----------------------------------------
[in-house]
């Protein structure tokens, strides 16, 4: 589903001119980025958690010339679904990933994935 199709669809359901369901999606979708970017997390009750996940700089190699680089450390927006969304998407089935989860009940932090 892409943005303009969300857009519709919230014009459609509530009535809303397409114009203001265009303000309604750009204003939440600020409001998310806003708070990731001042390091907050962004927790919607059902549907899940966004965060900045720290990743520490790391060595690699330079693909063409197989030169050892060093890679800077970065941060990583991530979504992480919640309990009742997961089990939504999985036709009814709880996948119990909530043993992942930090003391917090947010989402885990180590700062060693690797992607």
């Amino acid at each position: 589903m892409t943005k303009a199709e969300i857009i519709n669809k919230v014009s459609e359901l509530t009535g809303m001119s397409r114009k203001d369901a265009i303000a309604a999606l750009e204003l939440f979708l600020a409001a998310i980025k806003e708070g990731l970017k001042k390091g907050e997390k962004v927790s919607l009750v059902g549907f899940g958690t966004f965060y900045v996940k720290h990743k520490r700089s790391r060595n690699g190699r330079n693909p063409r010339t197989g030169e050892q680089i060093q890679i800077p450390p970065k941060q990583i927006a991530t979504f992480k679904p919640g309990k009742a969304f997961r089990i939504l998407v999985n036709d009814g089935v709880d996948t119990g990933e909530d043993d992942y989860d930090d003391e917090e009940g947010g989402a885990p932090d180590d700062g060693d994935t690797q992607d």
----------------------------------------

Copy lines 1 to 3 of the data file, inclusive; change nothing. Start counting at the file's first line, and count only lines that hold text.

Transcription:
[in-house]
């Protein structure tokens, strides 16, 4: 589903001119980025958690010339679904990933994935 199709669809359901369901999606979708970017997390009750996940700089190699680089450390927006969304998407089935989860009940932090 892409943005303009969300857009519709919230014009459609509530009535809303397409114009203001265009303000309604750009204003939440600020409001998310806003708070990731001042390091907050962004927790919607059902549907899940966004965060900045720290990743520490790391060595690699330079693909063409197989030169050892060093890679800077970065941060990583991530979504992480919640309990009742997961089990939504999985036709009814709880996948119990909530043993992942930090003391917090947010989402885990180590700062060693690797992607």
């Amino acid at each position: 589903m892409t943005k303009a199709e969300i857009i519709n669809k919230v014009s459609e359901l509530t009535g809303m001119s397409r114009k203001d369901a265009i303000a309604a999606l750009e204003l939440f979708l600020a409001a998310i980025k806003e708070g990731l970017k001042k390091g907050e997390k962004v927790s919607l009750v059902g549907f899940g958690t966004f965060y900045v996940k720290h990743k520490r700089s790391r060595n690699g190699r330079n693909p063409r010339t197989g030169e050892q680089i060093q890679i800077p450390p970065k941060q990583i927006a991530t979504f992480k679904p919640g309990k009742a969304f997961r089990i939504l998407v999985n036709d009814g089935v709880d996948t119990g990933e909530d043993d992942y989860d930090d003391e917090e009940g947010g989402a885990p932090d180590d700062g060693d994935t690797q992607d």